washing the outside of tho plg-stT
When pimples and "liver spot?'
make their appearance, tho diet
should be looked to, and tho sewers
cleared out; rich foods, meats
pastries, sweets should give place
to fruits, fresh greens and the
simplest nourishing dishes. Blood
tonics would never be needed if the
blood making organs were supplied
with suitable material, and one very
necessary material is plenty of pure
water-drinking of the temperature
most comfortable, and a close second
is plenty of clean, fresh air. I do
not know but I should have placed
over all these, a cheerful, optimistic
state of mind, with a strong deter
mination to see nothing but the sun
shine, or, if not the real sunshine,
the nearest to it that can be found.
And the sun is always shining, if
only we brush aside the clouds. Try
cleanliness" of the inner self, and a
looking on the bright side.
For tho Laundry
When washing flannels to put
away, remember to choose a sunny
day, so they will dry quickly and
thoroughly. Put the flannels in quite
warm water; do not rub them on the
board, but press and rub them in
the hands, squeezing and patting un
til tho dirt is dislodged. Change
them to fresh suds as soon as they
aro clean. Rinse in a pail of clear
hot water, squeeze dry, or run
through a wringer, but do not twist.
Shake them out well, and hang in
tho sunshine. If treated thus, they
they will retain their softness and
smoothness, and will not shrink.
For delicate lace and muslin cur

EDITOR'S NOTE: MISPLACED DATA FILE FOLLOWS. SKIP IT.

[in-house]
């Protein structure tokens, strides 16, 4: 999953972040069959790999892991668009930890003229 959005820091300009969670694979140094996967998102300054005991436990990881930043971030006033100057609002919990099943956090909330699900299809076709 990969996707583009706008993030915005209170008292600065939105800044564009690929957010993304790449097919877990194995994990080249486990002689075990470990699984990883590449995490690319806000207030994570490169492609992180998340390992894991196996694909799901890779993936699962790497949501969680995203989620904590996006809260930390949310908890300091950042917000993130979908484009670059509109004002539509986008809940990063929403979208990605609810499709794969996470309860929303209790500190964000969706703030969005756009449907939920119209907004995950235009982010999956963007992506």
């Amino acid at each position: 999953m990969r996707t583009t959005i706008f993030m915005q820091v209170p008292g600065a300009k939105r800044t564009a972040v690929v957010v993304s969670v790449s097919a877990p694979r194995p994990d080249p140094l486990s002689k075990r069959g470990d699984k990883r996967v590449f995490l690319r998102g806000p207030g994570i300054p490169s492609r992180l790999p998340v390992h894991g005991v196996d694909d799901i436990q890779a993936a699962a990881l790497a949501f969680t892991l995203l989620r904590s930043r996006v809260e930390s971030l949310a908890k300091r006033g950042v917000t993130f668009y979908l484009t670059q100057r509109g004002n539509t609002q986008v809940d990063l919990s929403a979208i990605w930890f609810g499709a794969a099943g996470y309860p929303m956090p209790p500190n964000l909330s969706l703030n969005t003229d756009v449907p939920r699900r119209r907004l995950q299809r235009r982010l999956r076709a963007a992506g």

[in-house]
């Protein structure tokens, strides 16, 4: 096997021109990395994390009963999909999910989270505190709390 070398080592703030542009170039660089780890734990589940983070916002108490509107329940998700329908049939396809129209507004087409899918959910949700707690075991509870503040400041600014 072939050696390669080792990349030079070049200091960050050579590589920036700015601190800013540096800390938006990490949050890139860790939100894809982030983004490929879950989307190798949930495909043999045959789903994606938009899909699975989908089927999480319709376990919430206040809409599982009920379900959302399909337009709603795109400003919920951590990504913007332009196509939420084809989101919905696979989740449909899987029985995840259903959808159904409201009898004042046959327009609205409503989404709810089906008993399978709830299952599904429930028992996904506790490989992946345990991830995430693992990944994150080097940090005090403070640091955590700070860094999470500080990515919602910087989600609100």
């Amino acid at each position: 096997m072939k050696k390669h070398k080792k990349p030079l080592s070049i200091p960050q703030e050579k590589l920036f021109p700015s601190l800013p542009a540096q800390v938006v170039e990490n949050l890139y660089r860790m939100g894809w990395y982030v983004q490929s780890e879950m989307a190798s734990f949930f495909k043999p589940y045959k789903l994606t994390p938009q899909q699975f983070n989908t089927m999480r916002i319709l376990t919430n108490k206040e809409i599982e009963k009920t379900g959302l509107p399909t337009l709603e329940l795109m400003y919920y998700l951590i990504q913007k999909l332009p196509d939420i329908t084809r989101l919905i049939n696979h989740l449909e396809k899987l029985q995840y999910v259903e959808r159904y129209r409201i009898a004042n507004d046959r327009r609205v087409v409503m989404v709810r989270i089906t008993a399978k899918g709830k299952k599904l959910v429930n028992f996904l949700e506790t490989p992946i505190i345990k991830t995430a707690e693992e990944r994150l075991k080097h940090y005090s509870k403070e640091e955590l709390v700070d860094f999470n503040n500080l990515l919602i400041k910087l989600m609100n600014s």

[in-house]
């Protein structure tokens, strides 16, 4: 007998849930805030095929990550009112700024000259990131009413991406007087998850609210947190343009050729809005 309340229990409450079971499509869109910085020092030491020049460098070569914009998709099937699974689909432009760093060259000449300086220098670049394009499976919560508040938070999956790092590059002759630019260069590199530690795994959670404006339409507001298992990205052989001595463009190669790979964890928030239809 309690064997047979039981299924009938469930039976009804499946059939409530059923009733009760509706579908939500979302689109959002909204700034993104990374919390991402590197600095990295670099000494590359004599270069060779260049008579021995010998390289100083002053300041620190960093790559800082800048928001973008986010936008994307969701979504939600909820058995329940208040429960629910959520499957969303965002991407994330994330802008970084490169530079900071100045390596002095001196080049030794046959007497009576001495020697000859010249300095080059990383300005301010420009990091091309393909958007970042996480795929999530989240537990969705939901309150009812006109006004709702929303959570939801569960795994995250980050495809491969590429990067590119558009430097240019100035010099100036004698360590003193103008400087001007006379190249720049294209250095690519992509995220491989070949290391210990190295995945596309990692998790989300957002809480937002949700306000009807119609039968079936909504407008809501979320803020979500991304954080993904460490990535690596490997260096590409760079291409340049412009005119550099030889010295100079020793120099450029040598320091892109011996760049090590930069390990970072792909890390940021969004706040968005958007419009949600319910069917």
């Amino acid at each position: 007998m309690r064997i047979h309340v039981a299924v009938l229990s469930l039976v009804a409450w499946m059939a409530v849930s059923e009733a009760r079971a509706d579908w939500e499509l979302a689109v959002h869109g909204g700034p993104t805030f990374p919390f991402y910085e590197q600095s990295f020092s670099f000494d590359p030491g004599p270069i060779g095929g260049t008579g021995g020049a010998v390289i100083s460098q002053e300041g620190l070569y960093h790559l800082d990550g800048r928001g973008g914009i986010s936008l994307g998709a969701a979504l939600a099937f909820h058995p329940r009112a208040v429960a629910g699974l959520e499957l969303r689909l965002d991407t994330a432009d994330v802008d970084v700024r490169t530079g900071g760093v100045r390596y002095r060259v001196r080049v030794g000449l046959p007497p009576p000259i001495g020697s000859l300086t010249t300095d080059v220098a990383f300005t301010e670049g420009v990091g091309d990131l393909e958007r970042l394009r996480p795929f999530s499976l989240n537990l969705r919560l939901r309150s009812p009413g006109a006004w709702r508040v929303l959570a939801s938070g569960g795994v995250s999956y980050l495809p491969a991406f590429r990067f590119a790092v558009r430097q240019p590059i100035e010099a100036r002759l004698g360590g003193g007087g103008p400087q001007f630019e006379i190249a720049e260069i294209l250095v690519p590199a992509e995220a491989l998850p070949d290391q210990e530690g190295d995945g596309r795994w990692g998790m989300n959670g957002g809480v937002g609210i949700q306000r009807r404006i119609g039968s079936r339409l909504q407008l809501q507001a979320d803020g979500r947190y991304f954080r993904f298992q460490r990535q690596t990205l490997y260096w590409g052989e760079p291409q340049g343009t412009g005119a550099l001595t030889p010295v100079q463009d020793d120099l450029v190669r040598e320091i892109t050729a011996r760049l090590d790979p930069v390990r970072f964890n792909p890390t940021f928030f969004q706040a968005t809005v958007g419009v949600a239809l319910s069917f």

tains, allow a tablespoonful of pow
dered borax to two gallons of warm
water, and soap enough to make a
strong suds. Soak the curtains all
night in this. In the morning add
more water, having it warm, and
press every part between the hands,
ouueusms uua "sozzung" them up
and down in the suds, but do not
rub; put them in fresh suds in a
few minutes, and If this water looks
dark after washing, put them
through another. Drain and put in
the boiler with enough cold water
to cover them; to boil up once will
be sufficient. Then take them out
t(la, tuJ? of clean cold water made
slightly blue with good indigo. From
this water squeeze out, or run
through a wringer, and Btretch on
frames, after starching, leaving them
in the sunshine to dry.
When you wish to make the wash
ing easy, try this: Put as many pails
pf water into the tub as you need
into each pailful of water put one
tablespoonful of aqua ammonia and
add one-half the usual amount of
soap: in that wntw tmir , -i.,.
over night (the white clothes). Pre
pare the water for the boiler in the
"?5?ew? In th? mornln&. and wring
the clothes out of the first water
putting them in tho boiler, boil as
SSS'wt1 rinse in two wit w5
Catting Children's Hair
us-Mrt; imit MIchisan, tolls
us. The writer has followed the
l1?? f halr basing for al
most thirty years. During that time
Seiul0n 10fcuttinS short the hai?
of little girls has come in and gone
out again several times. Early n
SX NWrM' became IntereBted in
the question whether or not cutting
the hair in childhood helped to pre?
w iItB auJy ln womanhood. I